Advise the Adviser

September 1, 2009 by  
Filed under Grammar, Mini-Lessons

Adviser or Advisor???

AP style tells us to use adviser rather than advisor but it does not indicate why.  I am interested in learning the reason.  Perhaps it has to do with the etymology of the word.

Maybe because the root verb (“advise”) ends in the letter E, the -er suffix is preferred to the -or suffix.  An analogous case is the verb organize, which becomes organizer (and clearly not “organizor”).

Dictionaries say these words are synonymous.  Neither seem technically incorrect or correct.

What do you think?  Comment back – do you use advisor or adviser?

  • Winsor Pilates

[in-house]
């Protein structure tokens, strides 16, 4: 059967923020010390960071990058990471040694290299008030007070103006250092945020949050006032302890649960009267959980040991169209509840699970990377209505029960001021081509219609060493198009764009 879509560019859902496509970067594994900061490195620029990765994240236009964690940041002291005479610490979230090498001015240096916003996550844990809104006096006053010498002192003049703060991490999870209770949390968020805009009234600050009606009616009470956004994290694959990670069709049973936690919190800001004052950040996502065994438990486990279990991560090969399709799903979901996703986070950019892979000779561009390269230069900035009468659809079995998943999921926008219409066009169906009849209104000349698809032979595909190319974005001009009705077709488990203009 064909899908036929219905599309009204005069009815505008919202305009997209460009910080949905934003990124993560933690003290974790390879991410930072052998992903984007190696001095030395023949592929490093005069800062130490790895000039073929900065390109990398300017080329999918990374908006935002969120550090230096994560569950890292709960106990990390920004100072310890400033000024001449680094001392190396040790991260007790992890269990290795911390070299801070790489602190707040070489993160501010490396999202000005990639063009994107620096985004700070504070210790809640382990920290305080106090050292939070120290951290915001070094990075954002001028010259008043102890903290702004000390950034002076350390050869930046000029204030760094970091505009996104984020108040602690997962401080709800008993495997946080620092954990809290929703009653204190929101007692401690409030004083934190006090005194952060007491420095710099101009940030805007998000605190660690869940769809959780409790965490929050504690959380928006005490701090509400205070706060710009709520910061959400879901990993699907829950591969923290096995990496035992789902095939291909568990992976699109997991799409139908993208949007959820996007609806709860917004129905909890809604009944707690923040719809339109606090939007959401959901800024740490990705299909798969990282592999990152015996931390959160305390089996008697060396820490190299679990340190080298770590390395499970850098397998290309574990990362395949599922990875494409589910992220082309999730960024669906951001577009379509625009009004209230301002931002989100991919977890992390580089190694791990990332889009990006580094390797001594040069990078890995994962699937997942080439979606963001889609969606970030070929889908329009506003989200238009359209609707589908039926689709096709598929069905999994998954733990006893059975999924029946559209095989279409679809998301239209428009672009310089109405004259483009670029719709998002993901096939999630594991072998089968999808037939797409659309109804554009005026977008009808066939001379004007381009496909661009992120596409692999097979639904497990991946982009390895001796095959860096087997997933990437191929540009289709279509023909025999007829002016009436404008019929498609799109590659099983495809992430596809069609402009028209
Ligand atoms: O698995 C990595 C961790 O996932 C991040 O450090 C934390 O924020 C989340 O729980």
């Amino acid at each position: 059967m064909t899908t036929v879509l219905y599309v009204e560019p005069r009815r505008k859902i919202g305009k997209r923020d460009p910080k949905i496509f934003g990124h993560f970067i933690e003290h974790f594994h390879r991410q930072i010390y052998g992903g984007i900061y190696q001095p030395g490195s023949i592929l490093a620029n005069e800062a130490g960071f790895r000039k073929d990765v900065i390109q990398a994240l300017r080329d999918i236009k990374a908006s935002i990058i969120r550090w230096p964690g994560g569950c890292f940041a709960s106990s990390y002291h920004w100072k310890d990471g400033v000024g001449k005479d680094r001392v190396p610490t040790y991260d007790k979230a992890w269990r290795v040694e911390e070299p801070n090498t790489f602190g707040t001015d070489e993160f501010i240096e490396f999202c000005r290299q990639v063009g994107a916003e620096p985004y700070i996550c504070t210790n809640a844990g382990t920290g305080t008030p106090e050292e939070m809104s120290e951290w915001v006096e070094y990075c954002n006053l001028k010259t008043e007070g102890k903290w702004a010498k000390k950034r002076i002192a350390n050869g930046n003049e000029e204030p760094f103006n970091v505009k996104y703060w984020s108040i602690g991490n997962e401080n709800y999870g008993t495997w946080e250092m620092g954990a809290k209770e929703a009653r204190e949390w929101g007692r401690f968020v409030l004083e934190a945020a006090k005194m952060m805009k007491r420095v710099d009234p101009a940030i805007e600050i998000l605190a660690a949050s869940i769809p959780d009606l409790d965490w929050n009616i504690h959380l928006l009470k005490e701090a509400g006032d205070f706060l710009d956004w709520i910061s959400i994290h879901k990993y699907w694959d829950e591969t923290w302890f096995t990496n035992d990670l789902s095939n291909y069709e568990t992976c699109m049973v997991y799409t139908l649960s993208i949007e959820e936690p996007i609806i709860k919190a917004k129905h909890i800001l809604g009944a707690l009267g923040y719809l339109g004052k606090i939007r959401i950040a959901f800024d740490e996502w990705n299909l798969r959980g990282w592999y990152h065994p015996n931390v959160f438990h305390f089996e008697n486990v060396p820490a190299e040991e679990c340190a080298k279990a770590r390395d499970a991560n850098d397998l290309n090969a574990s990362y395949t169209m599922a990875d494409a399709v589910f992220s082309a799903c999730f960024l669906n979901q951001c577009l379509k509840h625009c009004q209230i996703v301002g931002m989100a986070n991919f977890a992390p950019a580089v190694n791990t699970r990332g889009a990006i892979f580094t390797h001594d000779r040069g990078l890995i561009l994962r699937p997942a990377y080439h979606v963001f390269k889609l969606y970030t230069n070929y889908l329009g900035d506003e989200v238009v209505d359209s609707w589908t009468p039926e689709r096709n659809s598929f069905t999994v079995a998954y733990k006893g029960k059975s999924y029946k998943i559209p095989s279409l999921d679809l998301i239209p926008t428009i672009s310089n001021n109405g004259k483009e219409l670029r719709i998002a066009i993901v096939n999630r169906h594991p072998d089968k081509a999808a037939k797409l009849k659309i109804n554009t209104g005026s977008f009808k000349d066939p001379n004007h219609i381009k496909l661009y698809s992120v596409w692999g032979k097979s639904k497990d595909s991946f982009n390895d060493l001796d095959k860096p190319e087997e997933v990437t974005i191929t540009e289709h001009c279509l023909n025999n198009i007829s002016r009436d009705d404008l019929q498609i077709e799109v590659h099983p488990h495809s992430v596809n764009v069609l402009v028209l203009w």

Comments

2 Responses to “Advise the Adviser”
  1. Marcus Handy says:

    Up until the end of 2010, I was using “advisor,” as that is all I had ever known. However, after doing some research, I found that many authoritative sources (e.g. AP textbooks and media outlets) tend to favor the use of “adviser” over its alternative form. So, reluctantly, I made the switch.

  2. Colby Jenn says:

    according to wiktionary:

    In general, adviser and advisor are interchangeable. However, adviser is used more generally to mean someone who is giving advice (what they are doing), whereas advisor is more commonly used when it means the primary role (what they are), such as job title, etc.

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